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Dissecting the Human Medial Temporal Lobe Memory System by functional MRI


Von der Medizinischen Fakultät
der Rheinisch-Westfälischen Technischen Hochschule Aachen
zur Erlangung des akademischen Grades
einer Doktorin der Theoretischen Medizin
genehmigte Dissertation








vorgelegt von

Dipl.-Math. Christine Susanne Weis

aus

Kaiserslautern


Berichter: Herr Universitätsprofessor
Dr. rer. nat. Klaus Willmes-von Hinckeldey

Herr Privatdozent
Dr. med. Guillén Fernández




Tag der mündlichen Prüfung: 9. November 2004

Diese Dissertation ist auf den Internetseiten der Hochschulbibliothek online verfügbar. 21 SUMMARY ................................................................................................................................................5
2 INTRODUCTION .....................................................................................................................................7
WHAT IS EPISODIC MEMORY? ..................................................................................................................7
2.1 ANATOMY OF THE MEDIAL TEMPORAL LOBE ............................................................................9
2.2 EPISODIC MEMORY - EVIDENCE FROM FUNCTIONAL IMAGING ................................................13
2.2.1 Encoding.............................................................................................................................15
2.2.2 Retrieval .............................................................................................................................22
2.2.3 Event-related fMRI studies on Encoding and Retrieval of Source Memory .......................28
2.3 OVERVIEW OF THESIS...............................................................................................................33
2.4 LIST OF ABBREVIATIONS..........................................................................................................35
3 MATERIALS AND METHODS..37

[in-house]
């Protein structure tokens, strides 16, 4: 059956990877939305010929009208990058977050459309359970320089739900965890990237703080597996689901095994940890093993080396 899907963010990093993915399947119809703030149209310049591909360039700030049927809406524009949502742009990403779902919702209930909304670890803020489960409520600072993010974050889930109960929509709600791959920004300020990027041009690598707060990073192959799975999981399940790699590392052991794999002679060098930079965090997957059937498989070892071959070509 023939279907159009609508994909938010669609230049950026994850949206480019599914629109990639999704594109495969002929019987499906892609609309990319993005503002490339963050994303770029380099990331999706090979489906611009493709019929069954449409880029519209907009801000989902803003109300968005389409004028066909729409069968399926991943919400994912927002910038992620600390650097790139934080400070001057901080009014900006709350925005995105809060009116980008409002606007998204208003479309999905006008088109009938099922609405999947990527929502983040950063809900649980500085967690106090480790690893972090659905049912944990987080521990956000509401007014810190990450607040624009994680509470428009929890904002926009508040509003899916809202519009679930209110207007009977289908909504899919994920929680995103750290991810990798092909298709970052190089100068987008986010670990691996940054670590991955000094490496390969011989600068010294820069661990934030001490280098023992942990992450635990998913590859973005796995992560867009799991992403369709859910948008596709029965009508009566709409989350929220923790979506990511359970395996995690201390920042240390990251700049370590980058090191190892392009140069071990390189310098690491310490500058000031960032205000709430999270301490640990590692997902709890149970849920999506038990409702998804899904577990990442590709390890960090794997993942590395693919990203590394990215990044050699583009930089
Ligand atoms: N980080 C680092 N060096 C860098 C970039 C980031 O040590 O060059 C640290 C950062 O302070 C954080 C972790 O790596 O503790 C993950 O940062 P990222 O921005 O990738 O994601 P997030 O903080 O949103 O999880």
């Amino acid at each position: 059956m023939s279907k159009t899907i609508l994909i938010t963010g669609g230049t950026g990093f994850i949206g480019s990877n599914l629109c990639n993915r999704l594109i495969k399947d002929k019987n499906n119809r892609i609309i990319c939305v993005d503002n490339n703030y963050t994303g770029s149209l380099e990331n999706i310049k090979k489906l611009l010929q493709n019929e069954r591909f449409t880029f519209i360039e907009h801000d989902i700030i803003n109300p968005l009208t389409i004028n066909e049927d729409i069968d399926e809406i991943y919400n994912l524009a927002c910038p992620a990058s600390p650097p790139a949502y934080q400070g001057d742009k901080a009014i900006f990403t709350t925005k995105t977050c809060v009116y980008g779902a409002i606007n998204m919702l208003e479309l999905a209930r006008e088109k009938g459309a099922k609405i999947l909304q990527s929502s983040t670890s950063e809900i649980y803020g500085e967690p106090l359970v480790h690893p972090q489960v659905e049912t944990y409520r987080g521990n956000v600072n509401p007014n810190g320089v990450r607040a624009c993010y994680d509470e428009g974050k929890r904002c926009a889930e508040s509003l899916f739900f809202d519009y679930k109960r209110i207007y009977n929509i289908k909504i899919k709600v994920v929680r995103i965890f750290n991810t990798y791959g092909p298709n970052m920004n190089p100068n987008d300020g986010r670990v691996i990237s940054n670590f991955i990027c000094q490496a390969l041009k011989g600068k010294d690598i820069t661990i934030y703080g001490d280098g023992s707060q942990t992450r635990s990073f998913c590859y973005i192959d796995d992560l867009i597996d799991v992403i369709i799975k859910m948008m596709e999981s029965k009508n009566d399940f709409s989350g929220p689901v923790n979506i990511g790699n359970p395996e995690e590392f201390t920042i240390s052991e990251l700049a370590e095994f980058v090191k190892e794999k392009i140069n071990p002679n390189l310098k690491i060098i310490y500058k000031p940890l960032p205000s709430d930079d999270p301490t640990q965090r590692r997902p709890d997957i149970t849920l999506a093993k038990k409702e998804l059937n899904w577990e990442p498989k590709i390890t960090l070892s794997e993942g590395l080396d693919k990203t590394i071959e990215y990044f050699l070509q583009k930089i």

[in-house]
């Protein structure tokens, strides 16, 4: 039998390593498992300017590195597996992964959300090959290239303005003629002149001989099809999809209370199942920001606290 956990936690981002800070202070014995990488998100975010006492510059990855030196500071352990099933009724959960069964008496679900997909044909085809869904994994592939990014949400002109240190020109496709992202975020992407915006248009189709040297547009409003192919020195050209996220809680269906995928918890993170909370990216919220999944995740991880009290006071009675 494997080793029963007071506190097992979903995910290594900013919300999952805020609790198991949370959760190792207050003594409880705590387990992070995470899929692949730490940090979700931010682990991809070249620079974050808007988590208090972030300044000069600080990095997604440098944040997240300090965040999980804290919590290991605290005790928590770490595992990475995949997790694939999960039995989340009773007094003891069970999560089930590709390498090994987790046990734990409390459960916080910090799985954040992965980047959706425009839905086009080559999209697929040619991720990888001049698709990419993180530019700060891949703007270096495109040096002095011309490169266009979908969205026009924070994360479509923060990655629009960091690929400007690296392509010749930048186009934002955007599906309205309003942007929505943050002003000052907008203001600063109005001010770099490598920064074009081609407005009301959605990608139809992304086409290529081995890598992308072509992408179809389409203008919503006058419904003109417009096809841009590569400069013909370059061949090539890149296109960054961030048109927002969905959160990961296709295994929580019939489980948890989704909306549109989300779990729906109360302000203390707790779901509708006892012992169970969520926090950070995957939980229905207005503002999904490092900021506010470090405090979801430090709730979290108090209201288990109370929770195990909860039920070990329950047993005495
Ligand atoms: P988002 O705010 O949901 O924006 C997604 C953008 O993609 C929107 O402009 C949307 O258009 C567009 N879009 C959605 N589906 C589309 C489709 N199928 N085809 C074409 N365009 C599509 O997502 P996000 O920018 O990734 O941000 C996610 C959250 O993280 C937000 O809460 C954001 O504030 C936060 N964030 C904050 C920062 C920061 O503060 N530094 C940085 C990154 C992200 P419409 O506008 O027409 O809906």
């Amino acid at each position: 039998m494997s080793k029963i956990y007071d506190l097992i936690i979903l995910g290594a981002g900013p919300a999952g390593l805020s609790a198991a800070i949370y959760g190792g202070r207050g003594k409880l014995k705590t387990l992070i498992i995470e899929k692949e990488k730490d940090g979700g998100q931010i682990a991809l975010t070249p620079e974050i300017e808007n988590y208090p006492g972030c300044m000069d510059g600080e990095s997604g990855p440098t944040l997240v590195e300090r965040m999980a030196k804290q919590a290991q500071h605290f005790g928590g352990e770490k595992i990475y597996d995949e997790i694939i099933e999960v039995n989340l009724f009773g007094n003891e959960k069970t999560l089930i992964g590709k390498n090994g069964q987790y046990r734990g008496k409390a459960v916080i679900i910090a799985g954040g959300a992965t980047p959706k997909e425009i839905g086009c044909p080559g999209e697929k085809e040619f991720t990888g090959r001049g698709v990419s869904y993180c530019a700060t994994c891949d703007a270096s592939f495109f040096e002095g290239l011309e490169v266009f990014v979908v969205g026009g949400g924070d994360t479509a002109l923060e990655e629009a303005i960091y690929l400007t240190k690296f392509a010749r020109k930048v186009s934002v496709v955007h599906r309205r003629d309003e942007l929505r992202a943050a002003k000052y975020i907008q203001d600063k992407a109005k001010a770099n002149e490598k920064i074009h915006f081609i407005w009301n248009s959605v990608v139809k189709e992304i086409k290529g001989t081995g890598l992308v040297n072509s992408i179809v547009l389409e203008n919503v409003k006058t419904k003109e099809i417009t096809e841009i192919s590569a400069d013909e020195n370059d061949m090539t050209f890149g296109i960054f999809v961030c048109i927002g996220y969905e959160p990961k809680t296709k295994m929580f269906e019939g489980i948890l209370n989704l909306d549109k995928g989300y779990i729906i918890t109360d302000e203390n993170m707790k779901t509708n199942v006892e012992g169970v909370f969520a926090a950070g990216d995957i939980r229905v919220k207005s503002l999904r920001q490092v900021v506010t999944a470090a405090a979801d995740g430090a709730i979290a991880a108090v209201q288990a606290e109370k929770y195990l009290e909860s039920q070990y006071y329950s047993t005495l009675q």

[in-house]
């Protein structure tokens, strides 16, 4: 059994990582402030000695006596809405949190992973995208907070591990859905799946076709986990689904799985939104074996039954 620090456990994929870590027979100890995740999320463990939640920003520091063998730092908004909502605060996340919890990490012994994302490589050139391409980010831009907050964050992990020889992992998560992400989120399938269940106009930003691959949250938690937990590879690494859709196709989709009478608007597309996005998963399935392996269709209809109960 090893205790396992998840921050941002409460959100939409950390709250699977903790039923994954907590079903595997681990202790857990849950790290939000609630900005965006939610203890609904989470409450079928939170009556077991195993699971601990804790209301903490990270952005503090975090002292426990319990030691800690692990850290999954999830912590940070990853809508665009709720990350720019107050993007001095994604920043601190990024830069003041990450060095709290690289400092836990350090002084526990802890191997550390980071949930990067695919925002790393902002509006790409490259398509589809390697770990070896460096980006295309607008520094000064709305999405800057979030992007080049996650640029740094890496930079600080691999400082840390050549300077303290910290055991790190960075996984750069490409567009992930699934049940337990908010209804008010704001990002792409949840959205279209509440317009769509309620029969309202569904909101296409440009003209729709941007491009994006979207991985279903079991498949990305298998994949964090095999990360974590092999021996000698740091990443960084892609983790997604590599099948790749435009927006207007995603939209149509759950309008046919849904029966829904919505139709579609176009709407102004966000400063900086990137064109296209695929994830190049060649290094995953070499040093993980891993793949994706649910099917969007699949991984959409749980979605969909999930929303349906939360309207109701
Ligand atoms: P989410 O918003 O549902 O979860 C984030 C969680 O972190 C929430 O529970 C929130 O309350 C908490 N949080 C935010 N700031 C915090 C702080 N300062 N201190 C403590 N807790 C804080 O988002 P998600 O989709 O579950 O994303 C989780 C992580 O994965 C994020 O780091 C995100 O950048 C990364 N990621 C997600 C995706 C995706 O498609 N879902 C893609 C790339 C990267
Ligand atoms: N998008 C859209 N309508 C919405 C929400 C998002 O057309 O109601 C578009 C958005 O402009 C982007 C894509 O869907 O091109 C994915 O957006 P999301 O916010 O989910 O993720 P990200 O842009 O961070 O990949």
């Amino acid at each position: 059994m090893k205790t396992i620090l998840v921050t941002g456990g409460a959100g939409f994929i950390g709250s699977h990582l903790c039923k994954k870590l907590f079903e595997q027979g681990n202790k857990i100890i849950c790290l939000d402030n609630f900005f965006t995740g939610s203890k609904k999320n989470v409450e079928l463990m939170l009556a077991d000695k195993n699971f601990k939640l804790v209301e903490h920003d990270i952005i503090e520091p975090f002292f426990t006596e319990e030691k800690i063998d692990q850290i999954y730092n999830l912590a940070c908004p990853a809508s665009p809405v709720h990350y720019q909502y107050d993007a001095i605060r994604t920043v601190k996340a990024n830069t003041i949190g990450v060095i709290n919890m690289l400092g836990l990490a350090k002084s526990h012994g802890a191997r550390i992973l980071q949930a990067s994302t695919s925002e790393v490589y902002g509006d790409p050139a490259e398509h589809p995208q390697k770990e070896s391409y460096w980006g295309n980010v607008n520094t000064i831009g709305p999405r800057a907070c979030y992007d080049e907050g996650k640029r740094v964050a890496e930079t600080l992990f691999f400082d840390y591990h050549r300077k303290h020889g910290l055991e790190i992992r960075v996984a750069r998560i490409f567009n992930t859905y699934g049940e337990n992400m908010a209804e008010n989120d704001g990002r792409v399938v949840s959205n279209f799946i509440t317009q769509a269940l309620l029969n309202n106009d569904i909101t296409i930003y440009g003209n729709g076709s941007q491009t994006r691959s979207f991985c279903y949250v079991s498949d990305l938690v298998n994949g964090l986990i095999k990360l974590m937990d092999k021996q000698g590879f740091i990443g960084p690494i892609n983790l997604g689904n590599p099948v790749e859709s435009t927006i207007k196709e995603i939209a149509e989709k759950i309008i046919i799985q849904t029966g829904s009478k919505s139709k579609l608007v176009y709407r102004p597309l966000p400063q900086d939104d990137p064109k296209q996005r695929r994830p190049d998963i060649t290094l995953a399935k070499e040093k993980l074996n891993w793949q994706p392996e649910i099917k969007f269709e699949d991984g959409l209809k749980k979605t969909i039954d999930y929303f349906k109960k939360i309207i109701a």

3.1 FUNCTIONAL MAGNETIC RESONANCE IMAGING ......................................................................37
3.1.1 Non-invasive neuroimaging techniques..............................................................................37
3.1.2 The physics of NMR and MRI.............................................................................................38
3.1.3 Image formation: frequency and phase encoding...............................................................42
3.1.4 Ultra fast MRI sequences: Echo-Planar Imaging ..............................................................44
3.1.5 fMRI and the magnetic properties of blood ........................................................................44
3.1.6 Neurophysiology and BOLD...............................................................................................45
3.2 FMRI DATA ANALYSIS WITH SPM ..........................................................................................46
3.2.1 Spatial preprocessing .........................................................................................................48
3.2.2 Statistical parametric mapping...........................................................................................49
3.3 EVENT-RELATED FMRI............................................................................................................55
4 NEURAL CORRELATES OF SUCCESSFUL DECLARATIVE MEMORY FORMATION
AND RETRIEVAL: THE ANATOMICAL OVERLAP ...............................................................................57
4.1 INTRODUCTION ........................................................................................................................57
4.2 MATERIAL AND METHODS .......................................................................................................60
4.2.1 Subjects...............................................................................................................................60
4.2.2 Stimuli.........60
4.2.3 Task ....................................................................................................................................61
4.2.4 fMRI Data Acquisition........................................................................................................62
4.2.5 a Analysis63
4.3 RESULTS ..................................................................................................................................65